Theme Park Accidents Hasten Calls For Reform

By: - August 10, 2000 12:00 am

Forget zero-to-sixty. Ever wanted to go zero-to-eighty in 1.8 seconds? Paramount’s Kings Dominion, a 2.3 million-visitor-per-year theme park serving the Washington D.C.-Richmond, Virginia area, is building a roller coaster that will do just that.

The Hypersonic XLC, scheduled to open in 2001, is the latest thrill-seekers’ dream. But last summer, King’s Dominion also witnessed the worst of thrill-seekers’ nightmares: the death of a young man who slipped from his shoulder restraints on a stand-up roller coaster and fell to the ground, becoming one of six fatalities in U.S. amusement parks last year.

A new analysis of ride-related hospital emergency room admissions shows a troubling upward swing in the number of injuries at the nation’s theme parks. Conducted by the U.S. Consumer Products Safety Commission, the analysis has drawn attention to wide disparities in state ride inspection and safety regulations and reinvigorated stale legislation that would restore oversight of the parks to the federal government. It was farmed out to the states under President Reagan in 1981.

“Right now there’s just a hodgepodge of state regulations regarding amusement parks,” said CPSC spokesman Russ Rader.

“Every other manufacturer or company that deals with a consumer product is required to report injuries that occur to the federal government, but not amusement parks. So we don’t know why this spike in the injuries has occurred,” he said.

According to a state-by-state analysis of ride inspection regulations compiled by USA TODAY earlier this year, New Jersey is a model for amusement park safety. It requires all rides to be checked by a state-employed inspector at the onset of the park season and inspected as many as four more times throughout the year.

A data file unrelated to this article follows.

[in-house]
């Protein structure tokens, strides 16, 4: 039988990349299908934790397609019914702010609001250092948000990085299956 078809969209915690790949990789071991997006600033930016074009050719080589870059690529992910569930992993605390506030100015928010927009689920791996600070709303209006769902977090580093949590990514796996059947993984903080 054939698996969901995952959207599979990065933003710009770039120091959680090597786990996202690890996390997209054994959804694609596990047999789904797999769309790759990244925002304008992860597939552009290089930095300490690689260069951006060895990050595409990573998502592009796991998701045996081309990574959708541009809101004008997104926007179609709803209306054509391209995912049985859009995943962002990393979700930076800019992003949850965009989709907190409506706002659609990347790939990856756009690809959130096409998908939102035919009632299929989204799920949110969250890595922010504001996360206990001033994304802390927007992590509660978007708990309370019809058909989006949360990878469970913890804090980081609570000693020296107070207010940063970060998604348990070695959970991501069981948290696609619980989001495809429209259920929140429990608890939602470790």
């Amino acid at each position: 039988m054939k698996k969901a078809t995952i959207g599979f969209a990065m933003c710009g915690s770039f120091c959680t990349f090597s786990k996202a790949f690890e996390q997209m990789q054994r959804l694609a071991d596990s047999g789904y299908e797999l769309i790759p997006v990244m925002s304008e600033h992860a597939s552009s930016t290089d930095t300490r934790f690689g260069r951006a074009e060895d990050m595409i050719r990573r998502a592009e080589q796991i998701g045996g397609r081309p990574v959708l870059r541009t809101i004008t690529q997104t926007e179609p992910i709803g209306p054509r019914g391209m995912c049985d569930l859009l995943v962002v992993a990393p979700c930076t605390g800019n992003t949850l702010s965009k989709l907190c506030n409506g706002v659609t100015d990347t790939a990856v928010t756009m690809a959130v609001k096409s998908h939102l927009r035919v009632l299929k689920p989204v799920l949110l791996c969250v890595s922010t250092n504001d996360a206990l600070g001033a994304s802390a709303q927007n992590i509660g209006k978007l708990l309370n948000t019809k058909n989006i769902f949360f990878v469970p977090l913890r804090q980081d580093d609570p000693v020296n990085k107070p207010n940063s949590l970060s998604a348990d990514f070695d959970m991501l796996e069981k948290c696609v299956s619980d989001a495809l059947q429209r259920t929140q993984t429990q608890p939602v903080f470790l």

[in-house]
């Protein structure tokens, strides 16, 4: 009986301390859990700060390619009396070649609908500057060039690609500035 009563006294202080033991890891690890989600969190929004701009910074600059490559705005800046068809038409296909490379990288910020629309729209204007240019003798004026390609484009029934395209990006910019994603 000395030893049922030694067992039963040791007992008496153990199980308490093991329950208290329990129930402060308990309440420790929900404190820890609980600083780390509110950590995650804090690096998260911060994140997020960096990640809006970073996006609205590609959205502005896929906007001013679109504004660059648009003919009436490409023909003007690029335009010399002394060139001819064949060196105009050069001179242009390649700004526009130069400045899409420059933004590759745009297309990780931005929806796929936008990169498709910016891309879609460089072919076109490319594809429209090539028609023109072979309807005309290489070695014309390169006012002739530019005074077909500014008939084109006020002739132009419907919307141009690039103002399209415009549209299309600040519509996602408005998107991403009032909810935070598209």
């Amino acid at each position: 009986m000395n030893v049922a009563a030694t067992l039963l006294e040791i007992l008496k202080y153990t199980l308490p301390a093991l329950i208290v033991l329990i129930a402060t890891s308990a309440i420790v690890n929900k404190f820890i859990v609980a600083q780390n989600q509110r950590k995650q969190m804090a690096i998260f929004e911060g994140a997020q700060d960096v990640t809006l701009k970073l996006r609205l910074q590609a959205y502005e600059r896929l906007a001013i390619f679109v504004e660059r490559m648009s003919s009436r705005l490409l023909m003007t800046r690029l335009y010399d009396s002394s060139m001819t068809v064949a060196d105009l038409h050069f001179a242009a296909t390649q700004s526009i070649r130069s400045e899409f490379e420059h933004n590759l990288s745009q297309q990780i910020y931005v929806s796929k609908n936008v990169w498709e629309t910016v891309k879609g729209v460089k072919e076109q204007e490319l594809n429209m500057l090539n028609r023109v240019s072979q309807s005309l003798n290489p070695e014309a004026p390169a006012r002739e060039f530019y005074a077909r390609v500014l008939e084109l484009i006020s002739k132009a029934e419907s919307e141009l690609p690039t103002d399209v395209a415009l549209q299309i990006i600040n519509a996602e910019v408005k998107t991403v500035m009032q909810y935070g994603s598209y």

But as many as twelve states have no formal inspection system, leaving safety to in-house and insurance inspectors and raising the question of whether more rigorous regulations are necessary to prevent injuries and save lives as rides become faster and more complex.

“Last year was a terribly tragic summer. But it was also an anomaly, ” says Susie Storey, a spokeswoman for the International Association of Amusement Parks and Attractions ( IAAPA ). Storey says that while U.S. amusement parks attract more than than 300 million visitors each year, only two people die on average.

IAAPA officials, who represent the $9 billion a year amusement industry, note that many states on the no-regulation list have no permanent parks to inspect, and say that CPSC already has oversight of travelling fairs and carnivals. Montana, South Dakota, Vermont and Wyoming, for example, do not have a single roller coaster among them.

The CPSC report, “Amusement Ride-Related Injuries and Deaths in the United States: 1987-1999,” estimated a total of 10,380 ride-related injuries at fixed and travelling sites last year, up nearly 11 percent from 1998. But one data extrapolation suggested that injuries at permanent amusement parks had nearly doubled since 1996.

That conclusion has raised eyebrows around the industry. “We’ve always looked to that report as the authority on injuries, but not after this year,” Storey said.

Doubters include many of the inspectors themselves. Jim Barber, an insurance contract inspector and former chief of the New York state inspection program who now serves as the president of the National Association of Amusement Ride Safety Officers , says the report and its methods are “flawed.”